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Welcome to the NJ Thespians Alumni Spotlight, where we highlight an Alumni who is out doing terrific things in today’s professional world! If interested in being part of our Thespian Spotlight, or want to recommend an alumnus, please contact Jason Wylie at


Miguel Urbino is a senior at Marymount Manhattan College working on a B.A. in Theatre Arts, with a concentration in Design and Technical Production, focusing on Scenic and Costume Design.

Scenic design credits include: NYC: The Widow of Tom's Hill (59E59, Off-Broadway), The Merchant of Venice (Hip to Hip, Fringe alFresco), The Merry Wives of Windsor (Hip to Hip), The Light in the Piazza (MMC); Regional: Cabaret (NJYT, AAT). Current projects: 'Tis Pity She's a Whore (MMC), American Idiot (NJSDA), and more. Costume design credits include: NYC: Wasp (MMC - DP), A Chorus Line (MMC - MTA). Current projects: Ivanov (MMC - STAM), and more.


(Photo Credit: Lillian Sun)

 When did you decide you wanted to pursue a career in technical theatre?

I didn’t know that I wanted a future career in technical theatre until my senior year of high school. In high school I was a performer primarily, but I was always more interested in the technical aspect of theatre. I didn’t get into technical theatre until my sophomore year, when my high school went to the Northeast Educational Theatre Festival in Connecticut. There was a room with students and their dioramas and I found out that there were design individual events. I got so excited and then taught myself how to design and make models and entered the following year. That year, I got a Superior rating at Northeast and First Place at the NJ Thespian Festival which qualified me to take my design of the musical Chicago to the International Thespian Festival Nebraska.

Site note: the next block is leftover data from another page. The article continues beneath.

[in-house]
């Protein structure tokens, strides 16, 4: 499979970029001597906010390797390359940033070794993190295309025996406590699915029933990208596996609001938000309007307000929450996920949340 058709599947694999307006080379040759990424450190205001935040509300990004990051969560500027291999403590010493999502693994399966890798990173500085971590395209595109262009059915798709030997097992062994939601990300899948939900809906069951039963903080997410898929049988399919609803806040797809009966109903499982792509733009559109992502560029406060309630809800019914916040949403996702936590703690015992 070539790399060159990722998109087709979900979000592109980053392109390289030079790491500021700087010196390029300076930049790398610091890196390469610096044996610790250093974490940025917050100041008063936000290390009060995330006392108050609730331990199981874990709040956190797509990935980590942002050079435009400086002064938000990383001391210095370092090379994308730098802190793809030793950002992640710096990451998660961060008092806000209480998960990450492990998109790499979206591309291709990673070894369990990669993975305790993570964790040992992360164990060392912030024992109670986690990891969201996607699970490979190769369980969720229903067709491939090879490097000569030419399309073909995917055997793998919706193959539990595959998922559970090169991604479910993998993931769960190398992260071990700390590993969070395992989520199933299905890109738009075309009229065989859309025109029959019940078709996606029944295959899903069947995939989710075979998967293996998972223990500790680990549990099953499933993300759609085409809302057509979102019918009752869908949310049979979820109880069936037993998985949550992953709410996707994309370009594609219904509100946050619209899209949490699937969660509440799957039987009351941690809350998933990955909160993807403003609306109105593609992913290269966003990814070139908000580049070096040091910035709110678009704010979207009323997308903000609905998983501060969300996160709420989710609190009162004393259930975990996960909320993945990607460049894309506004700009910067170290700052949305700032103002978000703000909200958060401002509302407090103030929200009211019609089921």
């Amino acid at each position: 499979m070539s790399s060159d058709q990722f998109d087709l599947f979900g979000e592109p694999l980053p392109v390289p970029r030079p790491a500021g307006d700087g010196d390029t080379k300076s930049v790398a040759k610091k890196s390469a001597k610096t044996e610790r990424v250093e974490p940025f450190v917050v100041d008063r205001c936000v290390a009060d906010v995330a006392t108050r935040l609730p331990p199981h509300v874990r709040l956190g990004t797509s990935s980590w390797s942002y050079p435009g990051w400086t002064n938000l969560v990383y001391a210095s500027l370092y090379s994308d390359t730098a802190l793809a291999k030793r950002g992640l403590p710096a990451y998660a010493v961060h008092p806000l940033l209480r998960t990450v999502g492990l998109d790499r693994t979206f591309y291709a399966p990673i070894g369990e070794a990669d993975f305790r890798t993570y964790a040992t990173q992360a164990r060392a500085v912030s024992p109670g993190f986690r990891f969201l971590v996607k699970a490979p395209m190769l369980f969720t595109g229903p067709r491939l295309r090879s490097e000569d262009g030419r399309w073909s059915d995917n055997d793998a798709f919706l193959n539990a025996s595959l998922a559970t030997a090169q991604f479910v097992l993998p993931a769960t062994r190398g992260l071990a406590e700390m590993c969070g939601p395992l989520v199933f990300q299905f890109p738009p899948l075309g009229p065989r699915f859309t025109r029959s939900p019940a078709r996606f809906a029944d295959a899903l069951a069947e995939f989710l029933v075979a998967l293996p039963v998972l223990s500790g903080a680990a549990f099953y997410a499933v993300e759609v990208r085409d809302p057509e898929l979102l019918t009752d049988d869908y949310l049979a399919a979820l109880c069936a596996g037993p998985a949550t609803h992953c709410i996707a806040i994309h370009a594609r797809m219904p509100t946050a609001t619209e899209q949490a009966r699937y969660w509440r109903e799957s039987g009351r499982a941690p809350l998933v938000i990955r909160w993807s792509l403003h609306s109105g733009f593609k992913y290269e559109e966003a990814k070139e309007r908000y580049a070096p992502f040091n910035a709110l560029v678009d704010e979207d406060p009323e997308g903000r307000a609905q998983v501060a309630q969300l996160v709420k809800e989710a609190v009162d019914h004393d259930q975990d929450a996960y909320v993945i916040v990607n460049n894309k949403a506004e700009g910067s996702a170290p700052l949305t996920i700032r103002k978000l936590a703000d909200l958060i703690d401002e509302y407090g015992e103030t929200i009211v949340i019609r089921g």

How has being a Thespian shaped you in your everyday life?


If I weren't a Thespian, I wouldn't have been introduced to the career that I am in now. In fact, most of the jobs that I have are because of networking and the connections that I have made through the people I’ve met being a Thespian.


What advice would you give to a student would is looking to make technical theatre their career?

The world of technical theatre is so small, so your work ethic in one place can really affect your chances of working in other places. It is also very important to be open to trying everything. I started out as a scenic designer, but then became really interested in costume design, and now lighting design. I also didn't just design. Getting into deeper aspects of each design field is also very important. Work in the scene, paint, and costume shops, and work light hangs. Being an all-around tech person not only gives you a greater chance at employment, but you get to meet such a wide variety of awesome people. Learn as much as you can. I think the greatest piece of advice I’ve learned (and also the hardest to realize) is that theatre isn't life. Don't work yourself to death! A show is just a show and it will eventually end. What's important are the relationships and experiences you get out of it.


As a former STO, how has that experience better prepared you for the professional world?


Leadership and collaboration is very important in any career, and being a Thespian and STO have helped so much in preparing me for the professional world. In the technical theatre world, one must understand that you have to climb up the ladder. No one just hands you design jobs without knowing how well you work with others. In working up the ladder, you experience different modes of leadership and collaboration. Those are skills that you really get to exercise as Thespians and STO members. Egos cannot get in the way when working with others. Team work is just as important in a board of student leaders as it is in a production or creative team, or cast or crew.


What is the most interesting project you have been able to work on? What was interesting about it?


The most interesting project I have worked on would probably be my first 'big’ design which was The Light in the Piazza at Marymount Manhattan College. It is rare that students get to design the set for the main stage productions, let alone the main stage musical while being a junior. I felt like I was jumping into the deep end of the pool, but with the support of my mentors and friends it was a dream come true. It was the first time that I was able to design a show with a shop to build the set and a sizable enough budget to explore my design limits. I have done other shows after that, but I think that project was just so special that it doesn't compare to any other design experience.